That same Michelle O’Neill went to the funeral of the Sinn Fein member and got in a LOT of hot water – deservedly! Because the Deputy First Minister of Northern Ireland decided to ignore the rules her “Northern Ireland Executive” made the rest of the country stick to.

A classic case of “Do as I say, not as I do”!

O’Neill claims that she did not break any rules, but have a look at the pictures that emerged here

2m distance? Not a chance!
And it gets better! The same article on shows a picture of the graveside where a max of 30 people is allowed:

We can definitely see that O’Neill’s assurance

“If the regulations had prevented me from attending his funeral I would have obeyed those regulations, at the funeral and mass I kept to the regulations, as I have advised others to do.”

are correct. NOT!

Total ban of “single-use” bags? Don’t overdo it!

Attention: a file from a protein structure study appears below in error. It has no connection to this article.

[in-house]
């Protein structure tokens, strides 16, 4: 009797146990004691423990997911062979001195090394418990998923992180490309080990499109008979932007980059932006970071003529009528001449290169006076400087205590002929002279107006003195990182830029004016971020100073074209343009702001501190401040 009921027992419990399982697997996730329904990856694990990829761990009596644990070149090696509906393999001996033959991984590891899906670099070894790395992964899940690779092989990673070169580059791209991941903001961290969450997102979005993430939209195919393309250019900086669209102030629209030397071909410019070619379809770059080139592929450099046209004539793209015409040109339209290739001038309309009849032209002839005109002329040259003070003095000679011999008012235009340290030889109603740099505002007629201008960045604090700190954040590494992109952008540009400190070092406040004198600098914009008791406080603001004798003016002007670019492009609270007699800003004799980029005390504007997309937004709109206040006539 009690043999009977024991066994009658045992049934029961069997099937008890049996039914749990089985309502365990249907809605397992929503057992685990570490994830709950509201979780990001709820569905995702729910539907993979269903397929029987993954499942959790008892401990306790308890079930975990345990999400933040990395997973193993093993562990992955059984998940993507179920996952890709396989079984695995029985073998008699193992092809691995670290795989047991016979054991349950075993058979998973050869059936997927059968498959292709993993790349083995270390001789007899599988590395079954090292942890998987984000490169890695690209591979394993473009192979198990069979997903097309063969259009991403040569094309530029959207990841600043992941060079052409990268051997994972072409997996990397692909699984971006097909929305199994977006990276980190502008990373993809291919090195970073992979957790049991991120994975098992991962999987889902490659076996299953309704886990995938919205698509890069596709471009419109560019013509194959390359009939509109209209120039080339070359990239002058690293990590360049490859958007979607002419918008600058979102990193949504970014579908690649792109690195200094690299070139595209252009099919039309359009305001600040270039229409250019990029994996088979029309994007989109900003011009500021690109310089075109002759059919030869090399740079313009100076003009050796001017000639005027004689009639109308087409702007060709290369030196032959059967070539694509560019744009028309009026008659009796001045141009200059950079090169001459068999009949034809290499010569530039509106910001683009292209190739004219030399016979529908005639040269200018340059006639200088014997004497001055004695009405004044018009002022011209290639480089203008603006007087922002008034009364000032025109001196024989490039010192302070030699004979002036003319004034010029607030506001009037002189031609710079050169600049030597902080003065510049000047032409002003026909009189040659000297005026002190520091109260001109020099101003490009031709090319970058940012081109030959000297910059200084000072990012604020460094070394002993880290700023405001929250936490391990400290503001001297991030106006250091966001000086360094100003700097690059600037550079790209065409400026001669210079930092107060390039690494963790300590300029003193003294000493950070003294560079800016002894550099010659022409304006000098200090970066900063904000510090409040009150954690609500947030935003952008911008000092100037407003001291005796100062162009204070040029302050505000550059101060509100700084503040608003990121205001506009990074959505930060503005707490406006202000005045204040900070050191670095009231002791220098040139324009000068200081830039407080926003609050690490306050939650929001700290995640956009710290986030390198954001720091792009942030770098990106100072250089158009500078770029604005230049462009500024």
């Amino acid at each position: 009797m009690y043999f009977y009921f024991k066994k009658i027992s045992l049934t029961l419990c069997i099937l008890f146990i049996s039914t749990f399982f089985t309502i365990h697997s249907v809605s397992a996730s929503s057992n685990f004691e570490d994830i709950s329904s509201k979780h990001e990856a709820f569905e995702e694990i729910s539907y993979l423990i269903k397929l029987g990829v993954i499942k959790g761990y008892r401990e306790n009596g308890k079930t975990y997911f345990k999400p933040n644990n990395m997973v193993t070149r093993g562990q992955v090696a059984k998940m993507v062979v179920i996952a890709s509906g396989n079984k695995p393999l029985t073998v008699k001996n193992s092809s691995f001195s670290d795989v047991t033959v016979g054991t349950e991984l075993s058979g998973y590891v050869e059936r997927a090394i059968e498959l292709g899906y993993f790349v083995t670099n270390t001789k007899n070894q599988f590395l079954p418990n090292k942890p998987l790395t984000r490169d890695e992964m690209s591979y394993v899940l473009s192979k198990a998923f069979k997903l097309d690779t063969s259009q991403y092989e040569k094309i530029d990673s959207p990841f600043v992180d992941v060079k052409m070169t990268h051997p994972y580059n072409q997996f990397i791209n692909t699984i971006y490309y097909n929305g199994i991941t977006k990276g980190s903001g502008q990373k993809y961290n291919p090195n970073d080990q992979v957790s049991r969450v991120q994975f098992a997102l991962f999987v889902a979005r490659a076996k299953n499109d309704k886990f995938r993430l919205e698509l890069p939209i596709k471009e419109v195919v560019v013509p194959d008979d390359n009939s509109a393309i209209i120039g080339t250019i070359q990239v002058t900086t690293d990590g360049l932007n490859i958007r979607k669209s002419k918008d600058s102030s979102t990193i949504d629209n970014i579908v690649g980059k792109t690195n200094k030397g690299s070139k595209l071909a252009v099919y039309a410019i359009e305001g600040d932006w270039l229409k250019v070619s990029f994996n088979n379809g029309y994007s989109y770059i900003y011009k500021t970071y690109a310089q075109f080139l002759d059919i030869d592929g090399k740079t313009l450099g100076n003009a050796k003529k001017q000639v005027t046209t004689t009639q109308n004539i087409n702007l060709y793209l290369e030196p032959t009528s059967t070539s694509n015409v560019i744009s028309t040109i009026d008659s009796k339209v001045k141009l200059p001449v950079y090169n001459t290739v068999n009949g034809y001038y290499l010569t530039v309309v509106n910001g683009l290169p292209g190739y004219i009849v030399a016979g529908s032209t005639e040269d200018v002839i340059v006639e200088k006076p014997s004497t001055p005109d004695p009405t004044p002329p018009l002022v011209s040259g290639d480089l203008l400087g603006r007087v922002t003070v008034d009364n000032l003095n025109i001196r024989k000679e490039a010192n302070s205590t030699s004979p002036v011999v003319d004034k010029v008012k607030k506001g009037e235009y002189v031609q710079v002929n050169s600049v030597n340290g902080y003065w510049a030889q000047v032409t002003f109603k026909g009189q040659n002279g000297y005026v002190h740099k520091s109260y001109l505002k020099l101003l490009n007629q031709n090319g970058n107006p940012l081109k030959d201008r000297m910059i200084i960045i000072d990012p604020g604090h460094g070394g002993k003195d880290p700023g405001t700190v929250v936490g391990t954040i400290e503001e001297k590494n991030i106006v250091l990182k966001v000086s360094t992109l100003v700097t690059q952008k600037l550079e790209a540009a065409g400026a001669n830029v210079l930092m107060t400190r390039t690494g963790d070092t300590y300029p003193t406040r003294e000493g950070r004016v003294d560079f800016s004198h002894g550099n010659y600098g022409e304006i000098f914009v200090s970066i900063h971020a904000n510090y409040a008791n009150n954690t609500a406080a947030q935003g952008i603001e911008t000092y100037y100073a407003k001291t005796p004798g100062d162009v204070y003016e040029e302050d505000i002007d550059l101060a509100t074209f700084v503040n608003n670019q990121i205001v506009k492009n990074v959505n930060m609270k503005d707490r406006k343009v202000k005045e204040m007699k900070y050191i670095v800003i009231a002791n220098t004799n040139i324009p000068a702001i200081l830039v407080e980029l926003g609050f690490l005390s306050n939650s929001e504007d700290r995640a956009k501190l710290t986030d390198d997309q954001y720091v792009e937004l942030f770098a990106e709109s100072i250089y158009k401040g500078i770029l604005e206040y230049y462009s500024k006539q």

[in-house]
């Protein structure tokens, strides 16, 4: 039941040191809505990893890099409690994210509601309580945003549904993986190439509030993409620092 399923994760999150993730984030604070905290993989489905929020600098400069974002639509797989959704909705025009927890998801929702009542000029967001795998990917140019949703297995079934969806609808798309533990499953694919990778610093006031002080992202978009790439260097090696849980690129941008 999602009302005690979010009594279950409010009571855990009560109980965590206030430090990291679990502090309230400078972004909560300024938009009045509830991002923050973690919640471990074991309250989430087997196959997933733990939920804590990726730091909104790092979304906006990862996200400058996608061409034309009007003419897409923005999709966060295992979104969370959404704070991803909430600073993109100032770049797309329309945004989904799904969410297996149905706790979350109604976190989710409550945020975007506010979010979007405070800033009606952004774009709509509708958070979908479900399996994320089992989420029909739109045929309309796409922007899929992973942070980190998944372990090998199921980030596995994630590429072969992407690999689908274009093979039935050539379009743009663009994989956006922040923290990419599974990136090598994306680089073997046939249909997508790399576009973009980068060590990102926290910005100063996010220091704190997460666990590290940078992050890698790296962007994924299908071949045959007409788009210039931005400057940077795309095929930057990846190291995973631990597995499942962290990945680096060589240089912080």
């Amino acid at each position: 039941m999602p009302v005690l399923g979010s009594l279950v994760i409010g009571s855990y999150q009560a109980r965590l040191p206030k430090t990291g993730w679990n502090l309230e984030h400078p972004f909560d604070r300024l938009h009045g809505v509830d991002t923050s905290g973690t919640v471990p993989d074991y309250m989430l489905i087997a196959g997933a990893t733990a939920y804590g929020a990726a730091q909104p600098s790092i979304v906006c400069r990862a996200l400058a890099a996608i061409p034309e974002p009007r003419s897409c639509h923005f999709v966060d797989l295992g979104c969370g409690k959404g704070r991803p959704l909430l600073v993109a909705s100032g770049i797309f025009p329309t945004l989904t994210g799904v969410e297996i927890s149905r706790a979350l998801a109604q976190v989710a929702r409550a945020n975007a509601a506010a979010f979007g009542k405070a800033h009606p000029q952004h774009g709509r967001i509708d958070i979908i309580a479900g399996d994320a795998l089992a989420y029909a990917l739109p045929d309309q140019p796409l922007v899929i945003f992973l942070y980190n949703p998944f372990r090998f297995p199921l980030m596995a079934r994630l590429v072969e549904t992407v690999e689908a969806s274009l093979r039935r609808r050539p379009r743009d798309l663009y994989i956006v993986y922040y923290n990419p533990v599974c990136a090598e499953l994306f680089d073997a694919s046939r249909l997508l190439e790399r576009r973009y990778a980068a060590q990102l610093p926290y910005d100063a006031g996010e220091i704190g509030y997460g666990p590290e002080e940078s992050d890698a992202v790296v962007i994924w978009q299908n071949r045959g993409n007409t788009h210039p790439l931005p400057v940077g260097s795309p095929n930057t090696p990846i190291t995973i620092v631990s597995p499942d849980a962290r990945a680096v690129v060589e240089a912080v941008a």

Total ban of “single-use” bags? Don’t overdo it!

We (hopefully) all know about the environmental problems plastic causes. We see regularly pictures and read reports about animals that were interfered with by getting caught in or swallowing items made of plastic. The plan is to forbid forks and knives, straws and plates and cups made of plastic and while there is a lot of sense in some of this, there is the possibility to go overboard a bit in an over-exaggerated “we have to do something” drive.

Ireland was one of the earlier countries to charge for the use of plastic bags and in the meantime MANY countries caught up or even did better by forbidding certain type of plastic bags. But at a visit in Germany a few months ago, I came across a situation that showed me that we really can overdo it!